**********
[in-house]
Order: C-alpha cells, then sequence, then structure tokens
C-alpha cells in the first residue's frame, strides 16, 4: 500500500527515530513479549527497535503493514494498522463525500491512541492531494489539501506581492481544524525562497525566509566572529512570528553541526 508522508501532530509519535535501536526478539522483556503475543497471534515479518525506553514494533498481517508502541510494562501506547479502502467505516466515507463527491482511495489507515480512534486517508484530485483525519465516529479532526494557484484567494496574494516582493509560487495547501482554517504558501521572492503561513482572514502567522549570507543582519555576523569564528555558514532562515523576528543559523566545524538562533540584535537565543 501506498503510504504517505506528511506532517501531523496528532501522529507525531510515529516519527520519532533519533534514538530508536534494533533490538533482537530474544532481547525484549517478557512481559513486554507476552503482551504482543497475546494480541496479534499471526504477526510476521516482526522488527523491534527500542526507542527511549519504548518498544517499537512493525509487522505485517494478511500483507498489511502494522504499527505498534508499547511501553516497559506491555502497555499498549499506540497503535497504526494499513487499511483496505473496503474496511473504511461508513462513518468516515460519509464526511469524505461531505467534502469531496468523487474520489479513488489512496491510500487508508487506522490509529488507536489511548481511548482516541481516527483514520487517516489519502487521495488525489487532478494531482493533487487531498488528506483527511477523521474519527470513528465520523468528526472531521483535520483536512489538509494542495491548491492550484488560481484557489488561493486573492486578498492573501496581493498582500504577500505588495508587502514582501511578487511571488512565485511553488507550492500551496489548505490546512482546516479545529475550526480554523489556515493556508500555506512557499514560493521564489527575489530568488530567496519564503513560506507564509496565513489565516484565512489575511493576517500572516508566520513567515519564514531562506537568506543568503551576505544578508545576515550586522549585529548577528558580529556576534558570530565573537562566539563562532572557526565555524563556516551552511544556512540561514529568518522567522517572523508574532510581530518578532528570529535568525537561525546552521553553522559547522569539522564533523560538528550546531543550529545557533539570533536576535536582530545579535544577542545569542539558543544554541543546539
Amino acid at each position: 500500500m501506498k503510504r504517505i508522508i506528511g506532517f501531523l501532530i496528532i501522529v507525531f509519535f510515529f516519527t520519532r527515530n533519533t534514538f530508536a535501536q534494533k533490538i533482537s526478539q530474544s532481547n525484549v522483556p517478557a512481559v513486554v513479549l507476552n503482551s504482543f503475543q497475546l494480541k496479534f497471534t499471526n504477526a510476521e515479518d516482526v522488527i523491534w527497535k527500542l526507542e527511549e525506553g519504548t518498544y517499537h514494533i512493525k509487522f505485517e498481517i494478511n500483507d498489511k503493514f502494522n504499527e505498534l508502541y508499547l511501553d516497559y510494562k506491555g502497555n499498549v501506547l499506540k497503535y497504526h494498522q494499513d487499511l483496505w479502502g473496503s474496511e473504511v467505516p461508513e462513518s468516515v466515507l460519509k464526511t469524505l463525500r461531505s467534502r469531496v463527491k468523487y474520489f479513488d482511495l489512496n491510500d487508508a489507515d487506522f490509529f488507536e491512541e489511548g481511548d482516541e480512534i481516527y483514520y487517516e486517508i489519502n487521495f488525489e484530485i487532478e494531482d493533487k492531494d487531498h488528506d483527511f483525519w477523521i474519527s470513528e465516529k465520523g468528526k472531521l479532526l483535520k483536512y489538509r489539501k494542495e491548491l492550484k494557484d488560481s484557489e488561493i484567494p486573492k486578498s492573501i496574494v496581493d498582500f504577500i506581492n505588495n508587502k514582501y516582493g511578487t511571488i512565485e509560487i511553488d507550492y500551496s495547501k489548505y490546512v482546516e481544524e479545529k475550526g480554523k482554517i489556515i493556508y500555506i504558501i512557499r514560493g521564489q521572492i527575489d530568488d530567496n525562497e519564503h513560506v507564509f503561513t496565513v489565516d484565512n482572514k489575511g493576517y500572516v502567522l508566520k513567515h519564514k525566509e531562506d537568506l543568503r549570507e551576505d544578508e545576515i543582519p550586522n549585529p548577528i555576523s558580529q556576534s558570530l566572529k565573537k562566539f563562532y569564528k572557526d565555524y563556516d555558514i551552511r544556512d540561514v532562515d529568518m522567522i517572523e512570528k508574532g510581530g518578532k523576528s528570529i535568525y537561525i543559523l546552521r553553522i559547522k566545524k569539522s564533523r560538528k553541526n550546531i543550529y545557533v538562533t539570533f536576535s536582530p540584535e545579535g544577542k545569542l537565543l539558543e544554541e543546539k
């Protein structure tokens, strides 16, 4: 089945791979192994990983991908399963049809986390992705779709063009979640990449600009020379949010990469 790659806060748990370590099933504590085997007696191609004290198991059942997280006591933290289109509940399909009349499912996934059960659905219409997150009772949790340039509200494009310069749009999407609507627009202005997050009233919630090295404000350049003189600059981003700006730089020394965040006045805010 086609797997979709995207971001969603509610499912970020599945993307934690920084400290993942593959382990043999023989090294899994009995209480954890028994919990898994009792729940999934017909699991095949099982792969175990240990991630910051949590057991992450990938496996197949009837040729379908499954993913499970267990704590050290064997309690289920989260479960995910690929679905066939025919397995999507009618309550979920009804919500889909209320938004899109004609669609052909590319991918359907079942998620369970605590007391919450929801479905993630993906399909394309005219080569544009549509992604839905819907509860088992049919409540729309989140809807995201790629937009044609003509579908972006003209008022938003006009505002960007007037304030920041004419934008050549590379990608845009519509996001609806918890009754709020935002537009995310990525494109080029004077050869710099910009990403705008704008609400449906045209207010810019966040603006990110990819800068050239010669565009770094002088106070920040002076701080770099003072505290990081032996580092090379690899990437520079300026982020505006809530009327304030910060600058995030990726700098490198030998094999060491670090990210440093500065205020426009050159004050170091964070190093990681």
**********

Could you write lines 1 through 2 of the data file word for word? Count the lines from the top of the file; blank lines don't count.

[in-house]
Order: C-alpha cells, then sequence, then structure tokens